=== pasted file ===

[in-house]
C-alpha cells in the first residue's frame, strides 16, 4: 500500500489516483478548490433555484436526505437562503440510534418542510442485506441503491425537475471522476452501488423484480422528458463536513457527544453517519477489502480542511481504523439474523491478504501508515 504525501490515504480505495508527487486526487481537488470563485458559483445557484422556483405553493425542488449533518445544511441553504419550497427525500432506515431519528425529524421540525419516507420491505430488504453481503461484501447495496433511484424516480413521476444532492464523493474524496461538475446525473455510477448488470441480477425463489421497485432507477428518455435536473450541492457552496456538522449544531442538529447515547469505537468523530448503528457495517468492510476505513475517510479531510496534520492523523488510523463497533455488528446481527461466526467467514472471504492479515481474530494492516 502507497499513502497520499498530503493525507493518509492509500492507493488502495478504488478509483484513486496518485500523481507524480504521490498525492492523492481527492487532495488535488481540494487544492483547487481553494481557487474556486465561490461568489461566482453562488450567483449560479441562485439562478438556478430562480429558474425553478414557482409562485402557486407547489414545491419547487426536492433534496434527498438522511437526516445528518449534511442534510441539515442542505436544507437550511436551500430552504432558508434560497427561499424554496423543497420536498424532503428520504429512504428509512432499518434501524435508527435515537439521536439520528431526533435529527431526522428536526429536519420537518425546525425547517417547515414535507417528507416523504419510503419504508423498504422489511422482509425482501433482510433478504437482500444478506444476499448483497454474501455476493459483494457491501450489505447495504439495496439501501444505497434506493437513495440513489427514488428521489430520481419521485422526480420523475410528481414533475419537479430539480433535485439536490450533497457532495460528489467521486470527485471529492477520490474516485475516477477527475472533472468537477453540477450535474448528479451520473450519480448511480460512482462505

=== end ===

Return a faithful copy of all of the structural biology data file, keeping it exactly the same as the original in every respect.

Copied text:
[in-house]
C-alpha cells in the first residue's frame, strides 16, 4: 500500500489516483478548490433555484436526505437562503440510534418542510442485506441503491425537475471522476452501488423484480422528458463536513457527544453517519477489502480542511481504523439474523491478504501508515 504525501490515504480505495508527487486526487481537488470563485458559483445557484422556483405553493425542488449533518445544511441553504419550497427525500432506515431519528425529524421540525419516507420491505430488504453481503461484501447495496433511484424516480413521476444532492464523493474524496461538475446525473455510477448488470441480477425463489421497485432507477428518455435536473450541492457552496456538522449544531442538529447515547469505537468523530448503528457495517468492510476505513475517510479531510496534520492523523488510523463497533455488528446481527461466526467467514472471504492479515481474530494492516 502507497499513502497520499498530503493525507493518509492509500492507493488502495478504488478509483484513486496518485500523481507524480504521490498525492492523492481527492487532495488535488481540494487544492483547487481553494481557487474556486465561490461568489461566482453562488450567483449560479441562485439562478438556478430562480429558474425553478414557482409562485402557486407547489414545491419547487426536492433534496434527498438522511437526516445528518449534511442534510441539515442542505436544507437550511436551500430552504432558508434560497427561499424554496423543497420536498424532503428520504429512504428509512432499518434501524435508527435515537439521536439520528431526533435529527431526522428536526429536519420537518425546525425547517417547515414535507417528507416523504419510503419504508423498504422489511422482509425482501433482510433478504437482500444478506444476499448483497454474501455476493459483494457491501450489505447495504439495496439501501444505497434506493437513495440513489427514488428521489430520481419521485422526480420523475410528481414533475419537479430539480433535485439536490450533497457532495460528489467521486470527485471529492477520490474516485475516477477527475472533472468537477453540477450535474448528479451520473450519480448511480460512482462505